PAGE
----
Did you know that Mexico’s core price inflation is at a 20-year high?


Mexican core price inflation in the first half of February climbed to levels not seen in over 20 years, according to official data published on Thursday, underscoring the challenges the Bank of Mexico faces to tame rising consumer prices.

The closely watched core price index, which strips out some volatile food and energy prices, climbed 0.43% in early February, the national statistics agency INEGI said. That was above expectations in a Reuters poll for a 0.31% increase.

Annual core inflation accelerated to 6.52%, beating expectations for a 6.40% rise. The last time the annual core price index reached that level was in the first half of July 2001.

Headline consumer price inflation rose 0.42% during the first half of February, above expectations for a 0.38% increase, while annual headline inflation jumped to 7.22%, versus a forecast for 7.17%.

The jump in inflation suggests Mexico’s “central bank is struggling in its battle to contain price pressures,” said Nikhil Sanghani, emerging markets economist at Capital Economics.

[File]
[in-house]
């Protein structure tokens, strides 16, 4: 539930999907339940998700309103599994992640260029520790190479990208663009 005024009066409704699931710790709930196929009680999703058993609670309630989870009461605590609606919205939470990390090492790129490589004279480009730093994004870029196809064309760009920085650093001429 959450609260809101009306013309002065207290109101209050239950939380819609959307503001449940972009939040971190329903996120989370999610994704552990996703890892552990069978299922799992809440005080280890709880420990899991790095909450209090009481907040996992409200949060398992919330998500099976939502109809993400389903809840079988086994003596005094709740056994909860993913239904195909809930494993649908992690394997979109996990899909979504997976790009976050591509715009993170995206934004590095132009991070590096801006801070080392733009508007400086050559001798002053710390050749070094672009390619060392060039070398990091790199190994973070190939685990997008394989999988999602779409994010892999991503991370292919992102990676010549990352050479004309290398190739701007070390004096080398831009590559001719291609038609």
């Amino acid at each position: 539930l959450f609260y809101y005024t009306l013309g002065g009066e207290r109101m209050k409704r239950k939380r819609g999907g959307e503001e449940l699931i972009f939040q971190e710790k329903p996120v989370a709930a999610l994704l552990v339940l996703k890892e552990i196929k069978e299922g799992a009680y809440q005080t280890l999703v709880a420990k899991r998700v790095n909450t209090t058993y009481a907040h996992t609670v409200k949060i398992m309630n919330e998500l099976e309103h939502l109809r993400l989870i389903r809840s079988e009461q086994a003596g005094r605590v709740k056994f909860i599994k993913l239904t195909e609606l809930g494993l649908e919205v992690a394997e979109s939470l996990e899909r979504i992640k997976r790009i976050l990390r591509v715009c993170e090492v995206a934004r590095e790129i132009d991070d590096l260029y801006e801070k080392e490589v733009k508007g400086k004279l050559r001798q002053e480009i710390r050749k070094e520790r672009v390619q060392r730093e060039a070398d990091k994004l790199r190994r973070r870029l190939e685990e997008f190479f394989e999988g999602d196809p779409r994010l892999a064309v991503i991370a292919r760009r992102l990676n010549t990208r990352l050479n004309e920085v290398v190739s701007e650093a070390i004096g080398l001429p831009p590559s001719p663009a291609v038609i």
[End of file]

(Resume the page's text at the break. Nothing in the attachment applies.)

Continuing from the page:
Earlier this month, Banxico, as the Bank of Mexico is known, raised its benchmark interest rate for the sixth consecutive time, citing inflation.

Banxico targets inflation of 3% with a one percentage point tolerance range above and below that.

“The recent surge in global commodity prices as a result of the Russia-Ukraine crisis will keep inflation high in the coming months, meaning Banxico’s tightening cycle has much further to run,” said Sanghani.

Banxico will make its next monetary policy decision on March 24, a week after the U.S. Federal Reserve is expected to raise interest rates after years of sitting near zero.

Source: El Economista

Mexico Daily Post